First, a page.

In Mayor Hancock’s State of the City address this month, he focused on the need to better manage Denver’s growth, largely through transportation. To do so, he announced a $2 billion “Mobility Action Plan” to help increase the number of people biking, walking or taking transit, while reducing the number of people driving. By 2030, the City has set a goal that no one will be killed in traffic and that greenhouse gas emissions will fall 80 percent. These are goals we applaud.
Denver needs to move especially quickly towards these goals given the city's rapid growth – the metro area is one of the country's fastest growing, whose population is expected to grow more than 50 percent in the next 25 years.
Getting people out of cars and onto their feet, bikes and transit necessitates creating a safe and convenient multi-modal transportation network across the city. Big policy goals like the mayor's plan are critical, as is appropriate funding. But, at the ground level, Denver has a lot to do in order to ensure its treatment of people not traveling by car is consistent with its long-range goals.
Currently, Denver's building boom poses a unique and dangerous challenge to pedestrians as vast stretches of sidewalk are blocked for months, or even years, at a time. Here’s an example:
The corner of 15th Street and Little Raven, where construction has regularly blocked the sidewalk for more than a year.
Construction on this corner is blocking the sidewalk on both the south and west sides of the lot. Behind this new building (see the blue star, below), is access to two river trails, where many people run, walk their dogs, bike to work, and take their kids swimming. As it is now, if a pedestrian standing on the left corner of the previous photo wanted to (safely) access all those great amenities, they’d have to walk a nearly half-mile loop (see the blue line).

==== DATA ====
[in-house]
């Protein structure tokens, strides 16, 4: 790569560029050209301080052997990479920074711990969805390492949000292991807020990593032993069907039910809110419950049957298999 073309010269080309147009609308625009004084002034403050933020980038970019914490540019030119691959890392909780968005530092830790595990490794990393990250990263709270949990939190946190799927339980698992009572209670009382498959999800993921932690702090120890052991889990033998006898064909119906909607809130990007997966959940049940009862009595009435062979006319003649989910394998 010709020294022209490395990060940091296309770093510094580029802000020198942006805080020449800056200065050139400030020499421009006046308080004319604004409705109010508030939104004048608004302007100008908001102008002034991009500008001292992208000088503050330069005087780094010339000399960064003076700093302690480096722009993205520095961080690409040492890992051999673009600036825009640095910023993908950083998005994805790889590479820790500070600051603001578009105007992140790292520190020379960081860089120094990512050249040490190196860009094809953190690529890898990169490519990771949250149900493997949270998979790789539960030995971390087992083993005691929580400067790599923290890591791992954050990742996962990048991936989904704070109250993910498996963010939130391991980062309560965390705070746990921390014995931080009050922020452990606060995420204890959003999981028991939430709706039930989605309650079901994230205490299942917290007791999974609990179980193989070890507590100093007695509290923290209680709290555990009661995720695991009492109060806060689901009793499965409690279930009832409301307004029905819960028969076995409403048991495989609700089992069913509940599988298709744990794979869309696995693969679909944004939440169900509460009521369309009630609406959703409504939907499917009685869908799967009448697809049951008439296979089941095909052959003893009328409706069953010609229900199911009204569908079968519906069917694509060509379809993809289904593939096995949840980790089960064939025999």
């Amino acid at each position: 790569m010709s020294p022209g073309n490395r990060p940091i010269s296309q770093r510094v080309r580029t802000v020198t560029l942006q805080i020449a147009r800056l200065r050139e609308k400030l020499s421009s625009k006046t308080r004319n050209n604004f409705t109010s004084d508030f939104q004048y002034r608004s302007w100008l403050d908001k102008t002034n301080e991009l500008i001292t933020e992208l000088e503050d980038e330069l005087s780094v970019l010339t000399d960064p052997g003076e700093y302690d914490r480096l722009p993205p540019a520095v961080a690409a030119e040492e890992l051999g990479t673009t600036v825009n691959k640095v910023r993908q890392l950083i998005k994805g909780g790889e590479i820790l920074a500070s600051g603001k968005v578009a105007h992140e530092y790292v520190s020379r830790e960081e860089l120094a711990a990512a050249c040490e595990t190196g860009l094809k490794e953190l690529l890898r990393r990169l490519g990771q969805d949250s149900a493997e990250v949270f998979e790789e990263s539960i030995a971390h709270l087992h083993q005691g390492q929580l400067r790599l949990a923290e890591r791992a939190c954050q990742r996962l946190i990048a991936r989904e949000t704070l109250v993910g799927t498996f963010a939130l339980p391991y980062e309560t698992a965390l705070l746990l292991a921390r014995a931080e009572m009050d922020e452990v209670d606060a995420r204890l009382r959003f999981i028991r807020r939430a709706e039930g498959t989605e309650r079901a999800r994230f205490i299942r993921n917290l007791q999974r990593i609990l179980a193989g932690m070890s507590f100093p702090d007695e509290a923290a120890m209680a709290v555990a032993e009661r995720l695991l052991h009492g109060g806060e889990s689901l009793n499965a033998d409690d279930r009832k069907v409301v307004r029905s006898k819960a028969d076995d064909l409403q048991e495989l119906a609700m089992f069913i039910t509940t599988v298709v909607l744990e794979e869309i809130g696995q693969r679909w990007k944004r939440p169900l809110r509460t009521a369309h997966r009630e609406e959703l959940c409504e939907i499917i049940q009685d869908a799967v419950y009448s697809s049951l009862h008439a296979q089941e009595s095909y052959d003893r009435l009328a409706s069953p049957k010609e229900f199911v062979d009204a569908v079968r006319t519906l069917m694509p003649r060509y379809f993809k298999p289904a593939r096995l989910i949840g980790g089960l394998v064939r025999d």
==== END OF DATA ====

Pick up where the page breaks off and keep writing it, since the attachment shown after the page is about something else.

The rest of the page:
Most pedestrians, lacking a safe and convenient option, would instead opt to attempt to cross mid-block without a crosswalk. This scenario plays out similarly at dozens of sites across Downtown. While some roads are blocked by construction, the majority of sites block the adjacent sidewalk and allow vehicle traffic to pass. This policy puts pedestrians at risk and demonstrates skewed, and contradictory, priorities from the City.
Funding for better infrastructure is critical, but so is ensuring that policies in all sectors of city life, including construction, reflect the values and goals of the city. If the most vulnerable road users, pedestrians, are ignored or actually put in harm’s way in favor of maintaining car traffic while Denver grows, the City won’t achieve its laudable transportation goals.